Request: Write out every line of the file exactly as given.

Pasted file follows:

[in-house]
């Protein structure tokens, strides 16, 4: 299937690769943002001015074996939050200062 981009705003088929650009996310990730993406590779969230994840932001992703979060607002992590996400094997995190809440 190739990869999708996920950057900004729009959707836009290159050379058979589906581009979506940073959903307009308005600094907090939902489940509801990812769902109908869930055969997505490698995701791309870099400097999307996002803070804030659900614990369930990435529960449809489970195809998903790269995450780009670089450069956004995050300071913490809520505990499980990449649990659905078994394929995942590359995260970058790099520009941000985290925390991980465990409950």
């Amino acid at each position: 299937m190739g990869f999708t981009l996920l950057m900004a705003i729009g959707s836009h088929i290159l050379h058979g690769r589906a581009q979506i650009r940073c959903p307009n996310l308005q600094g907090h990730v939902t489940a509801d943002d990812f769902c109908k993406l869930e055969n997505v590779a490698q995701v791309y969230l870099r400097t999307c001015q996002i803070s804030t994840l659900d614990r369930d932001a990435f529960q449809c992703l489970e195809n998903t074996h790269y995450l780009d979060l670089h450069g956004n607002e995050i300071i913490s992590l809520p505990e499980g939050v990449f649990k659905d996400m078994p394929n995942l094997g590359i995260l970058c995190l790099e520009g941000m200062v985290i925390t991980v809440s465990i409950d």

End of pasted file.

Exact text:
[in-house]
């Protein structure tokens, strides 16, 4: 299937690769943002001015074996939050200062 981009705003088929650009996310990730993406590779969230994840932001992703979060607002992590996400094997995190809440 190739990869999708996920950057900004729009959707836009290159050379058979589906581009979506940073959903307009308005600094907090939902489940509801990812769902109908869930055969997505490698995701791309870099400097999307996002803070804030659900614990369930990435529960449809489970195809998903790269995450780009670089450069956004995050300071913490809520505990499980990449649990659905078994394929995942590359995260970058790099520009941000985290925390991980465990409950």
């Amino acid at each position: 299937m190739g990869f999708t981009l996920l950057m900004a705003i729009g959707s836009h088929i290159l050379h058979g690769r589906a581009q979506i650009r940073c959903p307009n996310l308005q600094g907090h990730v939902t489940a509801d943002d990812f769902c109908k993406l869930e055969n997505v590779a490698q995701v791309y969230l870099r400097t999307c001015q996002i803070s804030t994840l659900d614990r369930d932001a990435f529960q449809c992703l489970e195809n998903t074996h790269y995450l780009d979060l670089h450069g956004n607002e995050i300071i913490s992590l809520p505990e499980g939050v990449f649990k659905d996400m078994p394929n995942l094997g590359i995260l970058c995190l790099e520009g941000m200062v985290i925390t991980v809440s465990i409950d």